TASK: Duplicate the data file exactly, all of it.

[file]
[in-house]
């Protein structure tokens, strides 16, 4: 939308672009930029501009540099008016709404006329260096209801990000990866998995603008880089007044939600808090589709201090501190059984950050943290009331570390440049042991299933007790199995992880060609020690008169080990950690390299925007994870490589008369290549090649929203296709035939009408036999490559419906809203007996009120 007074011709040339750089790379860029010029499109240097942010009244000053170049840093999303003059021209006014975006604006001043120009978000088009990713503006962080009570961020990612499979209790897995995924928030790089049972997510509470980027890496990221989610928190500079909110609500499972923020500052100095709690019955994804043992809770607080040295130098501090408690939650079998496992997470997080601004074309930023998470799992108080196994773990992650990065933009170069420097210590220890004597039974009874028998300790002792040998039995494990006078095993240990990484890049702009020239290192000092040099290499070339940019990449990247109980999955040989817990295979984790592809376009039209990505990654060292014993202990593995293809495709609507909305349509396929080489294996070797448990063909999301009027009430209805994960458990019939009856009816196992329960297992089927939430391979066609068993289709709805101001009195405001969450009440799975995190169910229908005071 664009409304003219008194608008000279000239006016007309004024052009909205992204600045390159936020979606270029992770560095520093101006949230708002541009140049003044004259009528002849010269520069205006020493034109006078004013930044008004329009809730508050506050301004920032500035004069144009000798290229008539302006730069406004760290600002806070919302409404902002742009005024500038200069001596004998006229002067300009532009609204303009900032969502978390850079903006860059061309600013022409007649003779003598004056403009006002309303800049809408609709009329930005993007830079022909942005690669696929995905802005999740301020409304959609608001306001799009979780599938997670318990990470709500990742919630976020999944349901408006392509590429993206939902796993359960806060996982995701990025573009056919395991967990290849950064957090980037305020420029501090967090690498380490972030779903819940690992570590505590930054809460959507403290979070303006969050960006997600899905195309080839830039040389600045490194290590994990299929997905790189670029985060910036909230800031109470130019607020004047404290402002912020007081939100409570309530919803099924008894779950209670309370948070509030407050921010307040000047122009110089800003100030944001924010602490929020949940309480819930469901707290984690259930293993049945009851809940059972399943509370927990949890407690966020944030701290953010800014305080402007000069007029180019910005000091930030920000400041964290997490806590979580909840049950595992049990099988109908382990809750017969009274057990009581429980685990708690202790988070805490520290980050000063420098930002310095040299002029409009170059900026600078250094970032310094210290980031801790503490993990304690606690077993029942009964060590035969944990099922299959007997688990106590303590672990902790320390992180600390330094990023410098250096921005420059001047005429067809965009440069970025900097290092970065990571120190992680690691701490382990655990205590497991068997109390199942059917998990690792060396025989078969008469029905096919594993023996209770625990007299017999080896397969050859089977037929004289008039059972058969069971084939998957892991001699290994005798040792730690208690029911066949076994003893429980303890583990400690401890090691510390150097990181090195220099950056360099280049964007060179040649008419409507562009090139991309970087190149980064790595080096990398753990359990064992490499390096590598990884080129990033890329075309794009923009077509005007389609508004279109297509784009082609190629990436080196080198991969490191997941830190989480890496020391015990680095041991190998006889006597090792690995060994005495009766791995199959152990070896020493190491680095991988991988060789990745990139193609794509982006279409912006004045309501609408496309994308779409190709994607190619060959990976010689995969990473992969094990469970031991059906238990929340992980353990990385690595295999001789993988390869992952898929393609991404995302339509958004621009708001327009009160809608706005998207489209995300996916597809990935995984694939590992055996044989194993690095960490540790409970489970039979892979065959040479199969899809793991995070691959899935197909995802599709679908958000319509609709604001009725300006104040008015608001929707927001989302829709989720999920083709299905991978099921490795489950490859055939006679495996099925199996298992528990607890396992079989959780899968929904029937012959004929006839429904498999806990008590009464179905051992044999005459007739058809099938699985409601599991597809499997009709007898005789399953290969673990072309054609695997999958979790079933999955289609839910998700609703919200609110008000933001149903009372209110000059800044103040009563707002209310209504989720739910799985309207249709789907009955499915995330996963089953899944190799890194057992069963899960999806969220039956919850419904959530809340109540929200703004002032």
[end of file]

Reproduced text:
[in-house]
């Protein structure tokens, strides 16, 4: 939308672009930029501009540099008016709404006329260096209801990000990866998995603008880089007044939600808090589709201090501190059984950050943290009331570390440049042991299933007790199995992880060609020690008169080990950690390299925007994870490589008369290549090649929203296709035939009408036999490559419906809203007996009120 007074011709040339750089790379860029010029499109240097942010009244000053170049840093999303003059021209006014975006604006001043120009978000088009990713503006962080009570961020990612499979209790897995995924928030790089049972997510509470980027890496990221989610928190500079909110609500499972923020500052100095709690019955994804043992809770607080040295130098501090408690939650079998496992997470997080601004074309930023998470799992108080196994773990992650990065933009170069420097210590220890004597039974009874028998300790002792040998039995494990006078095993240990990484890049702009020239290192000092040099290499070339940019990449990247109980999955040989817990295979984790592809376009039209990505990654060292014993202990593995293809495709609507909305349509396929080489294996070797448990063909999301009027009430209805994960458990019939009856009816196992329960297992089927939430391979066609068993289709709805101001009195405001969450009440799975995190169910229908005071 664009409304003219008194608008000279000239006016007309004024052009909205992204600045390159936020979606270029992770560095520093101006949230708002541009140049003044004259009528002849010269520069205006020493034109006078004013930044008004329009809730508050506050301004920032500035004069144009000798290229008539302006730069406004760290600002806070919302409404902002742009005024500038200069001596004998006229002067300009532009609204303009900032969502978390850079903006860059061309600013022409007649003779003598004056403009006002309303800049809408609709009329930005993007830079022909942005690669696929995905802005999740301020409304959609608001306001799009979780599938997670318990990470709500990742919630976020999944349901408006392509590429993206939902796993359960806060996982995701990025573009056919395991967990290849950064957090980037305020420029501090967090690498380490972030779903819940690992570590505590930054809460959507403290979070303006969050960006997600899905195309080839830039040389600045490194290590994990299929997905790189670029985060910036909230800031109470130019607020004047404290402002912020007081939100409570309530919803099924008894779950209670309370948070509030407050921010307040000047122009110089800003100030944001924010602490929020949940309480819930469901707290984690259930293993049945009851809940059972399943509370927990949890407690966020944030701290953010800014305080402007000069007029180019910005000091930030920000400041964290997490806590979580909840049950595992049990099988109908382990809750017969009274057990009581429980685990708690202790988070805490520290980050000063420098930002310095040299002029409009170059900026600078250094970032310094210290980031801790503490993990304690606690077993029942009964060590035969944990099922299959007997688990106590303590672990902790320390992180600390330094990023410098250096921005420059001047005429067809965009440069970025900097290092970065990571120190992680690691701490382990655990205590497991068997109390199942059917998990690792060396025989078969008469029905096919594993023996209770625990007299017999080896397969050859089977037929004289008039059972058969069971084939998957892991001699290994005798040792730690208690029911066949076994003893429980303890583990400690401890090691510390150097990181090195220099950056360099280049964007060179040649008419409507562009090139991309970087190149980064790595080096990398753990359990064992490499390096590598990884080129990033890329075309794009923009077509005007389609508004279109297509784009082609190629990436080196080198991969490191997941830190989480890496020391015990680095041991190998006889006597090792690995060994005495009766791995199959152990070896020493190491680095991988991988060789990745990139193609794509982006279409912006004045309501609408496309994308779409190709994607190619060959990976010689995969990473992969094990469970031991059906238990929340992980353990990385690595295999001789993988390869992952898929393609991404995302339509958004621009708001327009009160809608706005998207489209995300996916597809990935995984694939590992055996044989194993690095960490540790409970489970039979892979065959040479199969899809793991995070691959899935197909995802599709679908958000319509609709604001009725300006104040008015608001929707927001989302829709989720999920083709299905991978099921490795489950490859055939006679495996099925199996298992528990607890396992079989959780899968929904029937012959004929006839429904498999806990008590009464179905051992044999005459007739058809099938699985409601599991597809499997009709007898005789399953290969673990072309054609695997999958979790079933999955289609839910998700609703919200609110008000933001149903009372209110000059800044103040009563707002209310209504989720739910799985309207249709789907009955499915995330996963089953899944190799890194057992069963899960999806969220039956919850419904959530809340109540929200703004002032």